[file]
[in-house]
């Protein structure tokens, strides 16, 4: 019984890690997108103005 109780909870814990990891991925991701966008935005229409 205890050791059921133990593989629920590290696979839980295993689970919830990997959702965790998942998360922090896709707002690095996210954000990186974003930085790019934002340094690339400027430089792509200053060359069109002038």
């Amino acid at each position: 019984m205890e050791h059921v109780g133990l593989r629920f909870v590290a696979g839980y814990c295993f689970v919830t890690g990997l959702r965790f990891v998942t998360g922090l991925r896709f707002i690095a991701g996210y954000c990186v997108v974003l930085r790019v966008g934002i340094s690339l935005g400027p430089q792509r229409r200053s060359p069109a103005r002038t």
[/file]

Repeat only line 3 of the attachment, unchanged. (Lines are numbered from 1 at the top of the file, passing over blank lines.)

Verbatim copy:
């Amino acid at each position: 019984m205890e050791h059921v109780g133990l593989r629920f909870v590290a696979g839980y814990c295993f689970v919830t890690g990997l959702r965790f990891v998942t998360g922090l991925r896709f707002i690095a991701g996210y954000c990186v997108v974003l930085r790019v966008g934002i340094s690339l935005g400027p430089q792509r229409r200053s060359p069109a103005r002038t």